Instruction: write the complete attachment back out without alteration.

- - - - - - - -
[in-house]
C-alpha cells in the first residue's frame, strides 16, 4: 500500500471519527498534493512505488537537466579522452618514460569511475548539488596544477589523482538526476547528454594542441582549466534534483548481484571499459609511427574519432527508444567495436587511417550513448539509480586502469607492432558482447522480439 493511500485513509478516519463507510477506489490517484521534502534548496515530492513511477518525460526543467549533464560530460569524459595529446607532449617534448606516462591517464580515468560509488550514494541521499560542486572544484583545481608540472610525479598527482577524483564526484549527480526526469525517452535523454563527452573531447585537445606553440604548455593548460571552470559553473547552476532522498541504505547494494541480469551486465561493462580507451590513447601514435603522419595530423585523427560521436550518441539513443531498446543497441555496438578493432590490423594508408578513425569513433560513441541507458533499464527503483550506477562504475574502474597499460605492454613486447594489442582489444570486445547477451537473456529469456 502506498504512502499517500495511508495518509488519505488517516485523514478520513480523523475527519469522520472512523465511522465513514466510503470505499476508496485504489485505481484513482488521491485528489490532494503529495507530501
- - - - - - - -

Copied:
[in-house]
C-alpha cells in the first residue's frame, strides 16, 4: 500500500471519527498534493512505488537537466579522452618514460569511475548539488596544477589523482538526476547528454594542441582549466534534483548481484571499459609511427574519432527508444567495436587511417550513448539509480586502469607492432558482447522480439 493511500485513509478516519463507510477506489490517484521534502534548496515530492513511477518525460526543467549533464560530460569524459595529446607532449617534448606516462591517464580515468560509488550514494541521499560542486572544484583545481608540472610525479598527482577524483564526484549527480526526469525517452535523454563527452573531447585537445606553440604548455593548460571552470559553473547552476532522498541504505547494494541480469551486465561493462580507451590513447601514435603522419595530423585523427560521436550518441539513443531498446543497441555496438578493432590490423594508408578513425569513433560513441541507458533499464527503483550506477562504475574502474597499460605492454613486447594489442582489444570486445547477451537473456529469456 502506498504512502499517500495511508495518509488519505488517516485523514478520513480523523475527519469522520472512523465511522465513514466510503470505499476508496485504489485505481484513482488521491485528489490532494503529495507530501